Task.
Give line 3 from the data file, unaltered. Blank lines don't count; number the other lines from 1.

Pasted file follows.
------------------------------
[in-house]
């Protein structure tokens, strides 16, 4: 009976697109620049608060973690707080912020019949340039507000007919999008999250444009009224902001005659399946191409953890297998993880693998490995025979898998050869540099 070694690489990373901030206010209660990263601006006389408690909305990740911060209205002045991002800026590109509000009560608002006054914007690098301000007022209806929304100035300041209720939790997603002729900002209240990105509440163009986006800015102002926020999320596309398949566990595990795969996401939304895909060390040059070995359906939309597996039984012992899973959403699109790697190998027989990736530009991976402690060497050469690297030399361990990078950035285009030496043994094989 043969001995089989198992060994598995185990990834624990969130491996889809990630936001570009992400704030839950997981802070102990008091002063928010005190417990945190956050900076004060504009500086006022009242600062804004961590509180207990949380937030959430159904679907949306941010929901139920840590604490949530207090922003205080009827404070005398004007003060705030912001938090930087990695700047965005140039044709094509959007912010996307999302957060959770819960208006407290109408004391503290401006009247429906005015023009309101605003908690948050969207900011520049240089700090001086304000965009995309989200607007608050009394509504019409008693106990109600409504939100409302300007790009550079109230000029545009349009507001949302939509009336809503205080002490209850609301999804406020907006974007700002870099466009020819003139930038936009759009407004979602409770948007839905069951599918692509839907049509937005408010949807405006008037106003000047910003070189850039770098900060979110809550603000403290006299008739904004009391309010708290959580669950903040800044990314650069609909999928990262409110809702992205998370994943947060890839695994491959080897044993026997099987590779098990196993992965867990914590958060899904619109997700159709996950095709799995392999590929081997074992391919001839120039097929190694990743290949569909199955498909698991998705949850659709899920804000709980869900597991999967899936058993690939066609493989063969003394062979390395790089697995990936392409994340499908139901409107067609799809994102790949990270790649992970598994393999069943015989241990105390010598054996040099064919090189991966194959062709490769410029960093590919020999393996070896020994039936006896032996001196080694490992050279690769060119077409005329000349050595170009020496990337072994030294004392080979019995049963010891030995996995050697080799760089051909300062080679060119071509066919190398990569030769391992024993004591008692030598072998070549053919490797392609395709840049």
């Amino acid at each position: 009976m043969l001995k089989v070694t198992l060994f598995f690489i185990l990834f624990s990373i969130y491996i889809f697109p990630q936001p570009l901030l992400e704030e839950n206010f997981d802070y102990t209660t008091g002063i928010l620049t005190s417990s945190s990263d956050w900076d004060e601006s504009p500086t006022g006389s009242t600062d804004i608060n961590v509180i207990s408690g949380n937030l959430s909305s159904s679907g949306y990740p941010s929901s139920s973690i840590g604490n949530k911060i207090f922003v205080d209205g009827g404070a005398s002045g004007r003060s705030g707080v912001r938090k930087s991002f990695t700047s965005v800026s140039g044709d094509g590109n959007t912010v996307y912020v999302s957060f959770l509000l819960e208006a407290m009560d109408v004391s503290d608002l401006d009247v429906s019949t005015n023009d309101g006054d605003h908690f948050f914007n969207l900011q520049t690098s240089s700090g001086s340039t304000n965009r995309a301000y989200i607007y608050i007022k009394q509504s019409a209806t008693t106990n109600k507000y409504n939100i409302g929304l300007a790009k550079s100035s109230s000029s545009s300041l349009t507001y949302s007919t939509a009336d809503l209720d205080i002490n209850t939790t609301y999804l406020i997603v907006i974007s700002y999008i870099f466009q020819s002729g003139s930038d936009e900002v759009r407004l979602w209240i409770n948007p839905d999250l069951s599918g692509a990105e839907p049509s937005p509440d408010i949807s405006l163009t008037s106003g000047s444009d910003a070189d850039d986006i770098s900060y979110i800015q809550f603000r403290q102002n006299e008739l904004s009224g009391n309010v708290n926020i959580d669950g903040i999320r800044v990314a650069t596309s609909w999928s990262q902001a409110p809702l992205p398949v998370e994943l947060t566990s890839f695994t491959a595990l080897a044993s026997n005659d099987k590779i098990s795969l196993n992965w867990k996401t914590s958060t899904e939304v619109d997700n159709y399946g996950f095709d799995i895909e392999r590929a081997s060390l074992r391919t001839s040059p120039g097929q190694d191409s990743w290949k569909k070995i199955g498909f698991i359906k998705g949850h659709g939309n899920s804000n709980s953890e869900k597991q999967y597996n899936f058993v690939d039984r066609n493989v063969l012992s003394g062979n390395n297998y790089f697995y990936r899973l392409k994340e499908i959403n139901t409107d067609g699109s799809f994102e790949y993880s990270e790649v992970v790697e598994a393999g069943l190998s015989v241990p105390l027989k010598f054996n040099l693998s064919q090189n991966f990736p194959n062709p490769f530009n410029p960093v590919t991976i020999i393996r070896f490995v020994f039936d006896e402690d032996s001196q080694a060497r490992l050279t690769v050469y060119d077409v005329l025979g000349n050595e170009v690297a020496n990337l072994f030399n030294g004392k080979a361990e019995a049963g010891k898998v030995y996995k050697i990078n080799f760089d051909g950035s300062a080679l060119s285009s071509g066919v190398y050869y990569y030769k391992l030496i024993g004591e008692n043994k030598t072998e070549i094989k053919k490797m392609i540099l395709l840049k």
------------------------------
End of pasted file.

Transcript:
């Amino acid at each position: 009976m043969l001995k089989v070694t198992l060994f598995f690489i185990l990834f624990s990373i969130y491996i889809f697109p990630q936001p570009l901030l992400e704030e839950n206010f997981d802070y102990t209660t008091g002063i928010l620049t005190s417990s945190s990263d956050w900076d004060e601006s504009p500086t006022g006389s009242t600062d804004i608060n961590v509180i207990s408690g949380n937030l959430s909305s159904s679907g949306y990740p941010s929901s139920s973690i840590g604490n949530k911060i207090f922003v205080d209205g009827g404070a005398s002045g004007r003060s705030g707080v912001r938090k930087s991002f990695t700047s965005v800026s140039g044709d094509g590109n959007t912010v996307y912020v999302s957060f959770l509000l819960e208006a407290m009560d109408v004391s503290d608002l401006d009247v429906s019949t005015n023009d309101g006054d605003h908690f948050f914007n969207l900011q520049t690098s240089s700090g001086s340039t304000n965009r995309a301000y989200i607007y608050i007022k009394q509504s019409a209806t008693t106990n109600k507000y409504n939100i409302g929304l300007a790009k550079s100035s109230s000029s545009s300041l349009t507001y949302s007919t939509a009336d809503l209720d205080i002490n209850t939790t609301y999804l406020i997603v907006i974007s700002y999008i870099f466009q020819s002729g003139s930038d936009e900002v759009r407004l979602w209240i409770n948007p839905d999250l069951s599918g692509a990105e839907p049509s937005p509440d408010i949807s405006l163009t008037s106003g000047s444009d910003a070189d850039d986006i770098s900060y979110i800015q809550f603000r403290q102002n006299e008739l904004s009224g009391n309010v708290n926020i959580d669950g903040i999320r800044v990314a650069t596309s609909w999928s990262q902001a409110p809702l992205p398949v998370e994943l947060t566990s890839f695994t491959a595990l080897a044993s026997n005659d099987k590779i098990s795969l196993n992965w867990k996401t914590s958060t899904e939304v619109d997700n159709y399946g996950f095709d799995i895909e392999r590929a081997s060390l074992r391919t001839s040059p120039g097929q190694d191409s990743w290949k569909k070995i199955g498909f698991i359906k998705g949850h659709g939309n899920s804000n709980s953890e869900k597991q999967y597996n899936f058993v690939d039984r066609n493989v063969l012992s003394g062979n390395n297998y790089f697995y990936r899973l392409k994340e499908i959403n139901t409107d067609g699109s799809f994102e790949y993880s990270e790649v992970v790697e598994a393999g069943l190998s015989v241990p105390l027989k010598f054996n040099l693998s064919q090189n991966f990736p194959n062709p490769f530009n410029p960093v590919t991976i020999i393996r070896f490995v020994f039936d006896e402690d032996s001196q080694a060497r490992l050279t690769v050469y060119d077409v005329l025979g000349n050595e170009v690297a020496n990337l072994f030399n030294g004392k080979a361990e019995a049963g010891k898998v030995y996995k050697i990078n080799f760089d051909g950035s300062a080679l060119s285009s071509g066919v190398y050869y990569y030769k391992l030496i024993g004591e008692n043994k030598t072998e070549i094989k053919k490797m392609i540099l395709l840049k």